In nutshell, our new quantitative analysis tools will complement the offering of existing CE design tools having more qualitative nature. The quantitative nature of our design toolset is further backed up by the inclusion of existing international standards (e.g. ISO14067, 14069 for LCA) as the backbone that makes the computable KPIs comparable worldwide. The same standardization adoption philosophy applies to other fields, as well. In addition, VTT’s researchers both follow and actively participate in the development of new standards and their associated KPIs and measurement methods.
Combining different fields of design
One of the new features offered by our circular economy design toolset is the possibility to perform Life Cycle Cost computations in a more deeply integrated fashion. As a new type of procedural innovation, we have experimented with the possibility of utilizing companies’ existing and planned business models as part of the conventional product and process design from an early point on. While the strategy and business model development is, perhaps, traditionally seen as a somewhat separate process from the ‘more concrete’ product design, we feel that successful circular design forces them to come closer together. In short, it is possible to derive various constraints and parametrizable KPIs from the company’s business model, which can be brought to affect directly the available design parameter space of the product and process planners. Conversely, KPIs originating from the latter perspective, can be used to produce what-if-scenarios, which are beneficial for the business model development .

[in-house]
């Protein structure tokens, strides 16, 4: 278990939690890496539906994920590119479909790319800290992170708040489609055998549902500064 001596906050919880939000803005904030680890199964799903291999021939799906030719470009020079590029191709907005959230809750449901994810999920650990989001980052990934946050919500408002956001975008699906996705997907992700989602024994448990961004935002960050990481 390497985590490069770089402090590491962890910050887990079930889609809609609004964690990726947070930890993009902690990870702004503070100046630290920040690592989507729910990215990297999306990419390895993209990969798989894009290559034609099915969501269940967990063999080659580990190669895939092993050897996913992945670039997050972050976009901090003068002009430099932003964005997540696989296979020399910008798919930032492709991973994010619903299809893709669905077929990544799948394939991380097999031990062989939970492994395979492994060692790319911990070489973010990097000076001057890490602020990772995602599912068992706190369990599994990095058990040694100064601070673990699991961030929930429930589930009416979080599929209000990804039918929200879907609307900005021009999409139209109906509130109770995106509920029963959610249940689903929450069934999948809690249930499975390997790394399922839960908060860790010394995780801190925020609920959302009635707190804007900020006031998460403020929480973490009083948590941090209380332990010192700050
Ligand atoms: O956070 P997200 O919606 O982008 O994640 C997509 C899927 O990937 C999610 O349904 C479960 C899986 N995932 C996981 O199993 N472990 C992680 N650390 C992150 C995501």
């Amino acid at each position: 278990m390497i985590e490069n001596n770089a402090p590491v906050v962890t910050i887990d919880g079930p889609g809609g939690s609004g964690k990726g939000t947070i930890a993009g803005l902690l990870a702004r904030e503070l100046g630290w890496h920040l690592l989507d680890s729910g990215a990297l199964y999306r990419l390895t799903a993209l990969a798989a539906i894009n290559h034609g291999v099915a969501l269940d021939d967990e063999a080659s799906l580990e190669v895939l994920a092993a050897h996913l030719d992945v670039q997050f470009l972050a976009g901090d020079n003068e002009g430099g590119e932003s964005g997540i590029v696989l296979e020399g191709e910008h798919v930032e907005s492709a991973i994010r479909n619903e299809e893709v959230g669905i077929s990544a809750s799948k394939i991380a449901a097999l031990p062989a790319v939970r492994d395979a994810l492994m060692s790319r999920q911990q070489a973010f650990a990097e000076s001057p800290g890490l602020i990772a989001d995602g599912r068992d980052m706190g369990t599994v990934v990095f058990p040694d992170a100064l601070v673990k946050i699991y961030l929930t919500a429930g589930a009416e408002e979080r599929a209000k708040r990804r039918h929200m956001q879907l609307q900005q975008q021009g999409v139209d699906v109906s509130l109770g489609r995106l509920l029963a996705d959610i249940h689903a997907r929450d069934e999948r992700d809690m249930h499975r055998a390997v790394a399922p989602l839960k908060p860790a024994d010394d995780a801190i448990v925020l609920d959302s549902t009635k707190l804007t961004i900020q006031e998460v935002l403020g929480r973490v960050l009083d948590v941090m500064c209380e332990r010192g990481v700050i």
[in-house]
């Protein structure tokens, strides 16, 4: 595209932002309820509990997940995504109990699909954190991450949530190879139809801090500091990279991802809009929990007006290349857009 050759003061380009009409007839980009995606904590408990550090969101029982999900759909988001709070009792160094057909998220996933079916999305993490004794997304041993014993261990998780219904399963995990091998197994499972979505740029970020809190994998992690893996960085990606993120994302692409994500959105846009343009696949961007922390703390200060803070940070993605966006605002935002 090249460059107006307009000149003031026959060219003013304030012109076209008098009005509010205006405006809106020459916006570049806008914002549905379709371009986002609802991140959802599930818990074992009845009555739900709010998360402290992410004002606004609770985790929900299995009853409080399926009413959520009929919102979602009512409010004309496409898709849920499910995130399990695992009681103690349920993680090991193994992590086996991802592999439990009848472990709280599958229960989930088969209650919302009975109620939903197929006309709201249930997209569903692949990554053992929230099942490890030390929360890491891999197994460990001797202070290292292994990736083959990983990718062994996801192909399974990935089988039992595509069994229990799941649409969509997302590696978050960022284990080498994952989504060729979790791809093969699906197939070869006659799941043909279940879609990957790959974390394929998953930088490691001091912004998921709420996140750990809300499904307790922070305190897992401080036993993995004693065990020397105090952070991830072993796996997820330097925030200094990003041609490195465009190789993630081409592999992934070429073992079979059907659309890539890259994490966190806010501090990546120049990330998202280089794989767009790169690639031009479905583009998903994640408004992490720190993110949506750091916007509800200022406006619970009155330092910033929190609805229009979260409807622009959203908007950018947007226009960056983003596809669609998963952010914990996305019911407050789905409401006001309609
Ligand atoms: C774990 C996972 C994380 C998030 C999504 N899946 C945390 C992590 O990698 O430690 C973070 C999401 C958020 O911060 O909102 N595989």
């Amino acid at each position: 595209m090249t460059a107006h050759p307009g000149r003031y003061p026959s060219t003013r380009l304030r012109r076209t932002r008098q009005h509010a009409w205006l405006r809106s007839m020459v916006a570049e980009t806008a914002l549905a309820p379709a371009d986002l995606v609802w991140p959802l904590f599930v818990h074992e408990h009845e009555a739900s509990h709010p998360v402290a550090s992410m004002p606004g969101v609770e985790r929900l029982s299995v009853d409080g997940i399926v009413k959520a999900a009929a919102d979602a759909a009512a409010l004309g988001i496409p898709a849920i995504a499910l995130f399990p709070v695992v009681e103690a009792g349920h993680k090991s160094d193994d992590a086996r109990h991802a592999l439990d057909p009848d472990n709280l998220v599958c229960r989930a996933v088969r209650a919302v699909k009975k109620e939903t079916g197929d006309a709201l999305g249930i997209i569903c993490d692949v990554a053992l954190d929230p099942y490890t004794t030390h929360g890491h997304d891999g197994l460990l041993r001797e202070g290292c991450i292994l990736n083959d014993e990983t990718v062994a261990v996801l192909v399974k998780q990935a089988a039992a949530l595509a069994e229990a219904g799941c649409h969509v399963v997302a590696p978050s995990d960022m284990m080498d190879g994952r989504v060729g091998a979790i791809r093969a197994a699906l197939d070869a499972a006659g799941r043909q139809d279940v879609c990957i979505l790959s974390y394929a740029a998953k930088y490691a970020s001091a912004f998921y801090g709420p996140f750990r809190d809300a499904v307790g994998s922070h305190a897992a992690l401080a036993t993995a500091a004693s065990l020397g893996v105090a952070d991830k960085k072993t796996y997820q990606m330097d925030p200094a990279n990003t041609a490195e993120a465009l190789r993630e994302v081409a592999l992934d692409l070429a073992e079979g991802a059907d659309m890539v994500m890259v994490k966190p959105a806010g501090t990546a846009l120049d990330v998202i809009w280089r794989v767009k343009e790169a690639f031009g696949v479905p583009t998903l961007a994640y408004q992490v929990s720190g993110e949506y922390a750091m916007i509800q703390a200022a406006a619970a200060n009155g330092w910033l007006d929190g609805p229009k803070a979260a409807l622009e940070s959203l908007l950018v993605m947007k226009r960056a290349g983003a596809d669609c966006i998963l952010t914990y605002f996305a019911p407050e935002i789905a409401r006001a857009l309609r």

Holistic circular economy design practices draw input in addition to the economic and ecologic KPIs from materials design , which is part of the traditional product design. Combining the latter with life cycle cost evaluations, we can offer companies direct ways to assess the impacts of different materials use possibilities. It is even possible to try to predict the notoriously difficult consumer responses or other time-dependent effects using system dynamic modeling. Of course, the longer the estimation period, the larger the insecurities in all predictions, not just the in the difficult to predict human behavior, but also the in the ‘straightforward’ physics’ and chemistry laws based materials behavior estimates. The point is, the best possible contemporary knowledge packaged into simulation models can be brought about to produce an integrated view into the possible scenarios with estimation of insecurity included in a quantifiable manner.
In the end, it is important to remember that for decision-making, it typically suffices to give an order of estimate, or determine the direction of the development of events, such as the direction of some design indicator (is it going to grow or diminish). Furthermore, the important thing is to utilize existing standards (in evaluation and modeling) to make results comparable. Absolute truths/values in estimates are not realistic to obtain, but relative differences can surprisingly often be computed.
Integration platform ensures easy usability
It makes a lot of sense not only from the point of view of the companies but also from the point of view of the research institutions such as VTT, to aim for the capability to offer more comprehensive design domain integration. Developing an interdisciplinary offering within VTT boosts the degree of academic excellence of the several substance areas. The prototype environment acting as one possible realization for the design platform development enabling the collaboration of different research groups in and outside of VTT, is called Modelling Factory. This platform is open to all modelers, who wish to bring their software into the use of larger group of developers interested in implementing integrated design features for collaborative circular design. Self-evidently, development of platform economy is part of development of circular economy and the overarching principle of collaboration.